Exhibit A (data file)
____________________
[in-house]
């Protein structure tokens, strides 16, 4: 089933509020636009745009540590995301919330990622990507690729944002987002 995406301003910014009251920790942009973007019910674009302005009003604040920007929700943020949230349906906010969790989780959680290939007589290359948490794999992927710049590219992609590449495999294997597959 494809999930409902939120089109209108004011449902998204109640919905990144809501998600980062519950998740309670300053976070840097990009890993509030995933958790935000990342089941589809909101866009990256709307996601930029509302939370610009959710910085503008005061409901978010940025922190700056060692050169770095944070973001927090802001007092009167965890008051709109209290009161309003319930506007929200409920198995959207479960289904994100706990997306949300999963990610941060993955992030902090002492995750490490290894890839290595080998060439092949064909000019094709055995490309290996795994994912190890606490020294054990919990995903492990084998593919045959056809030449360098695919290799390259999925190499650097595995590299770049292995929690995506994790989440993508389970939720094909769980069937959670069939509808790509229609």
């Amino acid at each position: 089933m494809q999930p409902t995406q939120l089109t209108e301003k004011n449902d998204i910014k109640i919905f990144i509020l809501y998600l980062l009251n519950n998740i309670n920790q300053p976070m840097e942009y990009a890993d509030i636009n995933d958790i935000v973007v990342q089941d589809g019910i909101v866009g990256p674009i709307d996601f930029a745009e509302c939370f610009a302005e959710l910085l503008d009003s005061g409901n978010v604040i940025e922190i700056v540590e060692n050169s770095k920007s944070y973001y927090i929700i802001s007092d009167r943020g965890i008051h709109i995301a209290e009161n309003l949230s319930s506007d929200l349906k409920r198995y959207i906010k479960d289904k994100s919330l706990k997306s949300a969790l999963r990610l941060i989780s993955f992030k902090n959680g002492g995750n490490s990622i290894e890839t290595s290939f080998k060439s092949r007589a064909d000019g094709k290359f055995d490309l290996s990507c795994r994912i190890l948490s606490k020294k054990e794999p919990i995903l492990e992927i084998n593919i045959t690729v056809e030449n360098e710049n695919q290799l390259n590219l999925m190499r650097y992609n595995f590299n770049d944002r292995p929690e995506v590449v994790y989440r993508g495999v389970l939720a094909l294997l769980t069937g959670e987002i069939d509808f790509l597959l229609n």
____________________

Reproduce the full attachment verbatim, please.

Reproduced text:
[in-house]
């Protein structure tokens, strides 16, 4: 089933509020636009745009540590995301919330990622990507690729944002987002 995406301003910014009251920790942009973007019910674009302005009003604040920007929700943020949230349906906010969790989780959680290939007589290359948490794999992927710049590219992609590449495999294997597959 494809999930409902939120089109209108004011449902998204109640919905990144809501998600980062519950998740309670300053976070840097990009890993509030995933958790935000990342089941589809909101866009990256709307996601930029509302939370610009959710910085503008005061409901978010940025922190700056060692050169770095944070973001927090802001007092009167965890008051709109209290009161309003319930506007929200409920198995959207479960289904994100706990997306949300999963990610941060993955992030902090002492995750490490290894890839290595080998060439092949064909000019094709055995490309290996795994994912190890606490020294054990919990995903492990084998593919045959056809030449360098695919290799390259999925190499650097595995590299770049292995929690995506994790989440993508389970939720094909769980069937959670069939509808790509229609």
């Amino acid at each position: 089933m494809q999930p409902t995406q939120l089109t209108e301003k004011n449902d998204i910014k109640i919905f990144i509020l809501y998600l980062l009251n519950n998740i309670n920790q300053p976070m840097e942009y990009a890993d509030i636009n995933d958790i935000v973007v990342q089941d589809g019910i909101v866009g990256p674009i709307d996601f930029a745009e509302c939370f610009a302005e959710l910085l503008d009003s005061g409901n978010v604040i940025e922190i700056v540590e060692n050169s770095k920007s944070y973001y927090i929700i802001s007092d009167r943020g965890i008051h709109i995301a209290e009161n309003l949230s319930s506007d929200l349906k409920r198995y959207i906010k479960d289904k994100s919330l706990k997306s949300a969790l999963r990610l941060i989780s993955f992030k902090n959680g002492g995750n490490s990622i290894e890839t290595s290939f080998k060439s092949r007589a064909d000019g094709k290359f055995d490309l290996s990507c795994r994912i190890l948490s606490k020294k054990e794999p919990i995903l492990e992927i084998n593919i045959t690729v056809e030449n360098e710049n695919q290799l390259n590219l999925m190499r650097y992609n595995f590299n770049d944002r292995p929690e995506v590449v994790y989440r993508g495999v389970l939720a094909l294997l769980t069937g959670e987002i069939d509808f790509l597959l229609n």